Should Nissan be doing more to address these (admittedly rare) cases of battery capacity loss so early in a Leaf’s life? Do you have an Leaf that has lost its capacity bar? 

Let us know in the Comments below. 


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Comments (61)
  1. Perhaps, the idea to include a "Battery Capacity" gage was not so brilliant, hugh ?


  2. If it's so "rare" according to Nissan then the cases should be covered by the warranty - right?

  3. I have an odd theory: I suspect the 2013 Leaf will have a longer range battery pack, so perhaps once Nissan has released all the details on that model, they will offer customers with more than normal reduced range the option to have their battery packs replaced with the longer range model under warranty - and for existing Leaf owners the option to upgrade to the longer range pack for a fee.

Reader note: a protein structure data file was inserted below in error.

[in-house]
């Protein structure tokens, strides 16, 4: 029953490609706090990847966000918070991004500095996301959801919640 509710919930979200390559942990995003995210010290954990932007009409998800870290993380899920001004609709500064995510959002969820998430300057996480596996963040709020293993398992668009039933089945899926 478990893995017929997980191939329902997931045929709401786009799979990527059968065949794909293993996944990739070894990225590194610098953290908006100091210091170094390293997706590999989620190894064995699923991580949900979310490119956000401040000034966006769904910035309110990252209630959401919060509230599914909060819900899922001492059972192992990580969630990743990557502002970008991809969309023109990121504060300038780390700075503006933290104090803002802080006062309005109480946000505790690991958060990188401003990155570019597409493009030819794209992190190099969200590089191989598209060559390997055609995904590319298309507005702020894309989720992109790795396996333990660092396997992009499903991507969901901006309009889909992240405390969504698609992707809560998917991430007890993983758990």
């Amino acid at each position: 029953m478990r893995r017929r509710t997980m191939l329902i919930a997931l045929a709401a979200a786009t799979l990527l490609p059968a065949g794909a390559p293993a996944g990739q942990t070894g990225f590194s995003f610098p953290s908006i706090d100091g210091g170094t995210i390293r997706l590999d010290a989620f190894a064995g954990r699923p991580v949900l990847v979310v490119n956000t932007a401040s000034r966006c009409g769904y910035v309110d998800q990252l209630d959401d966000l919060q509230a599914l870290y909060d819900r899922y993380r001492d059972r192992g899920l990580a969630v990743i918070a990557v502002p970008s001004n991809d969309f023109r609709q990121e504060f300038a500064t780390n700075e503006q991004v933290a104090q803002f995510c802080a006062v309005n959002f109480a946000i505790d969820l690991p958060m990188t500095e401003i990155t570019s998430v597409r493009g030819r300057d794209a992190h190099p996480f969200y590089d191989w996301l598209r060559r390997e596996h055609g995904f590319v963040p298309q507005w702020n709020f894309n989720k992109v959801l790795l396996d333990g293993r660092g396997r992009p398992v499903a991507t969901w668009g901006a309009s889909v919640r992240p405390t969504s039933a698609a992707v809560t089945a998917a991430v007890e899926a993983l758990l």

It's a very loose win-win, but for the timebeing, they're just keeping quiet to see what happens. Or not, it's just a theory.

  4. The capacity (kWh) is known in advance. It's the loss that is the issue, both in absolute and % terms.

  5. I have just shy of 15k miles and 1 year of ownership and just lost my first bar. I'm in the Dallas TX area. No noticable loss in range as of yet. Absolutely love the car.

  6. So if there is no loss of range, but the bar is gone, could it be a display problem?

  7. Don't think it is a display problem since folks who have 'GID Meters' have confirmed a reduction in the energy stored in the battery at full charge status.

    Given that the meters are reasonably accurate, the only way the bars could be extinguished in error is if the battery sensors and electronics were providing false readings to the meter and the cars battery gauge.